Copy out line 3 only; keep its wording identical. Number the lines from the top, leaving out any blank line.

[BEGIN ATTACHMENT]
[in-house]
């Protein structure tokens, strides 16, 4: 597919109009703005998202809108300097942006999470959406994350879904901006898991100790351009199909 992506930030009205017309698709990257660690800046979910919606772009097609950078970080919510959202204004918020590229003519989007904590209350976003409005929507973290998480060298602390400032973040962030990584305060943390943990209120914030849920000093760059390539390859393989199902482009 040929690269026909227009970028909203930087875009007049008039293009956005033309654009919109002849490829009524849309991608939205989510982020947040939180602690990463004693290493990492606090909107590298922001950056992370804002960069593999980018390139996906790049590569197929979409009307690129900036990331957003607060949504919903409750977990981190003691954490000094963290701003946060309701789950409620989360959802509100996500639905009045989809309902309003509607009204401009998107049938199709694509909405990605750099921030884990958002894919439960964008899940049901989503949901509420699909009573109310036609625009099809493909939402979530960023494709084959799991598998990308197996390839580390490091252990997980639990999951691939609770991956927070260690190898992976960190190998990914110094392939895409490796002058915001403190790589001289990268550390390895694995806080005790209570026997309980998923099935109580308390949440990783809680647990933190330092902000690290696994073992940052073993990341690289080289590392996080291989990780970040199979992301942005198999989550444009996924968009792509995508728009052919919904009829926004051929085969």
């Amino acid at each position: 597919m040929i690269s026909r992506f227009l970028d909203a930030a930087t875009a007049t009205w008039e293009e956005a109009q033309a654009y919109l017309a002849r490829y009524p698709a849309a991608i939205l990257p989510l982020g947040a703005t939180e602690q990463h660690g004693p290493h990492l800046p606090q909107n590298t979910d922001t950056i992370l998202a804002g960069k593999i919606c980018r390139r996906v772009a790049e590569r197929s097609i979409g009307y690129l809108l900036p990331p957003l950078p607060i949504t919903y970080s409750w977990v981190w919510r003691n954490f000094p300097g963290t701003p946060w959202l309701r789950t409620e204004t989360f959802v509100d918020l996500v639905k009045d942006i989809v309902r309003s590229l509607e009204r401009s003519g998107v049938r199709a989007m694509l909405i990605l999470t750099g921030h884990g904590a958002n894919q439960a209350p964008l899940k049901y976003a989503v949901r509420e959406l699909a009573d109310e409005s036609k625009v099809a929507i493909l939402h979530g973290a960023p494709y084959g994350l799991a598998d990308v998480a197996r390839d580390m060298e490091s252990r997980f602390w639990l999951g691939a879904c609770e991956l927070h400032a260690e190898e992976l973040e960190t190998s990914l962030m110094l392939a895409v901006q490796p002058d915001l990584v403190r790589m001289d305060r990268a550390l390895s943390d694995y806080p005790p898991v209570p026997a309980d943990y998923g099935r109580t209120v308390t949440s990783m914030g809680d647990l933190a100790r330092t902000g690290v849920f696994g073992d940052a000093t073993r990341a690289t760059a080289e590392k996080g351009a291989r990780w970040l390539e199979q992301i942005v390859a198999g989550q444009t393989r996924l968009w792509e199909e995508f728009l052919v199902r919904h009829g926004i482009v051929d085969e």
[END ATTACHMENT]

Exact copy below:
């Amino acid at each position: 597919m040929i690269s026909r992506f227009l970028d909203a930030a930087t875009a007049t009205w008039e293009e956005a109009q033309a654009y919109l017309a002849r490829y009524p698709a849309a991608i939205l990257p989510l982020g947040a703005t939180e602690q990463h660690g004693p290493h990492l800046p606090q909107n590298t979910d922001t950056i992370l998202a804002g960069k593999i919606c980018r390139r996906v772009a790049e590569r197929s097609i979409g009307y690129l809108l900036p990331p957003l950078p607060i949504t919903y970080s409750w977990v981190w919510r003691n954490f000094p300097g963290t701003p946060w959202l309701r789950t409620e204004t989360f959802v509100d918020l996500v639905k009045d942006i989809v309902r309003s590229l509607e009204r401009s003519g998107v049938r199709a989007m694509l909405i990605l999470t750099g921030h884990g904590a958002n894919q439960a209350p964008l899940k049901y976003a989503v949901r509420e959406l699909a009573d109310e409005s036609k625009v099809a929507i493909l939402h979530g973290a960023p494709y084959g994350l799991a598998d990308v998480a197996r390839d580390m060298e490091s252990r997980f602390w639990l999951g691939a879904c609770e991956l927070h400032a260690e190898e992976l973040e960190t190998s990914l962030m110094l392939a895409v901006q490796p002058d915001l990584v403190r790589m001289d305060r990268a550390l390895s943390d694995y806080p005790p898991v209570p026997a309980d943990y998923g099935r109580t209120v308390t949440s990783m914030g809680d647990l933190a100790r330092t902000g690290v849920f696994g073992d940052a000093t073993r990341a690289t760059a080289e590392k996080g351009a291989r990780w970040l390539e199979q992301i942005v390859a198999g989550q444009t393989r996924l968009w792509e199909e995508f728009l052919v199902r919904h009829g926004i482009v051929d085969e």